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Ten Palestinians killed in Israeli raid

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Israeli forces have killed nine Palestinians, including at least seven militants and a 61-year-old woman, in the deadliest single incident in the occupied West Bank in two decades, Palestinian officials say.

The raid prompted Palestinian leaders to cut security ties with Israel, a move that could lead to more violence.

The Israeli military also fatally shot a 22-year-old Palestinian later in a separate incident.

The raid in the Jenin refugee camp on Thursday increases the risk of a major flare-up in Israeli-Palestinian fighting, poses a test for Israel’s new hardline government and casts a shadow on US Secretary of State Antony Blinken’s expected trip to the region next week.

Raising the stakes, the Palestinian Authority said it would halt the ties that its security forces maintain with Israel in a shared effort to contain Islamic militants.

The PA already has limited control over scattered enclaves in the West Bank, and almost none over militant strongholds such as the Jenin camp, but the announcement could pave the way for Israel to step up operations it says are needed to prevent attacks.

Hamas, the Islamic militant group that controls Gaza, threatened revenge for the raid. Violent escalations in the West Bank have previously triggered retaliatory rocket fire from the Gaza Strip.

Israeli forces in the West Bank and on the Gaza frontier went on heightened alert. Palestinians filled the streets, chanting in solidarity with Jenin, and President Mahmoud Abbas declared three days of mourning.

In the refugee camp, residents dug a mass grave for the dead.

PA spokesman Nabil Abu Rudeineh said Abbas had decided to cut security co-ordination in “light of the repeated aggression against our people, and the undermining of signed agreements”, referring to commitments from the Oslo peace process in the 1990s.

He also said the Palestinians planned to file complaints with the UN Security Council, International Criminal Court and other international bodies.

The PA last cut security co-ordination with Israel in 2020 over Prime Minister Benjamin Netanyahu’s drive to annex the occupied West Bank.

But six months later, the PA resumed co-operation, signalling the financial importance of the relationship and the Palestinians’ relief at the election of President Joe Biden.

Barbara Leaf, the top US diplomat for the Middle East, said the administration was deeply concerned about the situation and that civilian casualties reported in Jenin were “quite regrettable”.

But she also said the Palestinian announcement to suspend security ties was a mistake.

“We want to see them move back in the other direction,” she said, adding: “They need to engage with each other.”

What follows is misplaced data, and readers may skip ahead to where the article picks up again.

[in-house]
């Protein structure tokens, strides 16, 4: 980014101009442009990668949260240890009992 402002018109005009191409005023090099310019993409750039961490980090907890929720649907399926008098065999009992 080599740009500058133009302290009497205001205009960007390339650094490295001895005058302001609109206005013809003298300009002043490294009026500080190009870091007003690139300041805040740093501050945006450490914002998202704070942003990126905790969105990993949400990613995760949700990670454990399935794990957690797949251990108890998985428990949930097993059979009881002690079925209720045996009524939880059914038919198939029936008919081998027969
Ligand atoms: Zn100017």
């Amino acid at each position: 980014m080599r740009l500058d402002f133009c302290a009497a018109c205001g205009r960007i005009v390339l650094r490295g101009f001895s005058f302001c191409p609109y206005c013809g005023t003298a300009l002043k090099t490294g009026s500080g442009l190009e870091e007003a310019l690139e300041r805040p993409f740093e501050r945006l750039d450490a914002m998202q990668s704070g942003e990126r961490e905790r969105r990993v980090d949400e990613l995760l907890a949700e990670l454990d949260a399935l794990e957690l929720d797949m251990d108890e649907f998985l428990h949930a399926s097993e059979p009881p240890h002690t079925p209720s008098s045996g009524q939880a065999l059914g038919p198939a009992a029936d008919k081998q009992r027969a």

There have been no serious peace talks between Israel and the Palestinians in well over a decade.

Thursday’s gunbattle that left nine dead and 20 wounded erupted when Israel’s military conducted a rare daytime operation in the Jenin camp that it said was meant to prevent an imminent attack on Israelis.

The camp, where the Palestinian Islamic Jihad militant group has a major foothold, has been a focus of near-nightly Israeli arrest raids.

Hamas’ armed wing claimed four of the dead as members, while Islamic Jihad said three others belonged to the group.

The Al-Aqsa Martyrs’ Brigade also claimed one of the dead, and the Palestinian health ministry identified the 61-year-old woman killed as Magda Obaid.

Israeli forces later fatally shot a 22-year-old and wounded two others, the Palestinian health ministry said, as Palestinians confronted Israeli troops north of Jerusalem to protest Thursday’s raid.

Tensions have soared since Israel stepped up raids in the West Bank last spring, following a series of Palestinian attacks.

Israel’s new national security minister, far-right politician Itamar Ben-Gvir, who seeks to grant legal immunity to Israeli soldiers who shoot Palestinians, posted a video of himself beaming triumphantly and congratulating security forces.

UN Middle East envoy Tor Wennesland said he was “deeply alarmed and saddened” by the violence.

Australian Associated Press


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Article source: Canberra Times

2024-05-08 07:04:10.000000

The Israeli-Palestinian Conflict Is Also a Looming Climate Disaster

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Israel and the Palestinian territories are among the most climate vulnerable places on the planet. Yet the newly-formed government led by Benjamin Netanyahu has focused more on shoring up far-right support than addressing the challenges of global warming in the region.

Whereas worldwide temperatures have increased by an average of 1.1°C since pre-industrial times, in Israel and the surrounding areas, average temperatures have risen by 1.5°C (2.7°F) between 1950 and 2017, according to the Israeli Meteorological Service, with a forecasted increase of 4°C (7.2°F) by the end of the century. Meanwhile, rising sea levels—projected by Israel’s Environment Ministry to be as high as a meter by 2050, according to a new investigative report by Haaretz newspaper—threaten to obliterate Israel’s famed beaches, damage its desalination plants and undermine the sewage and drainage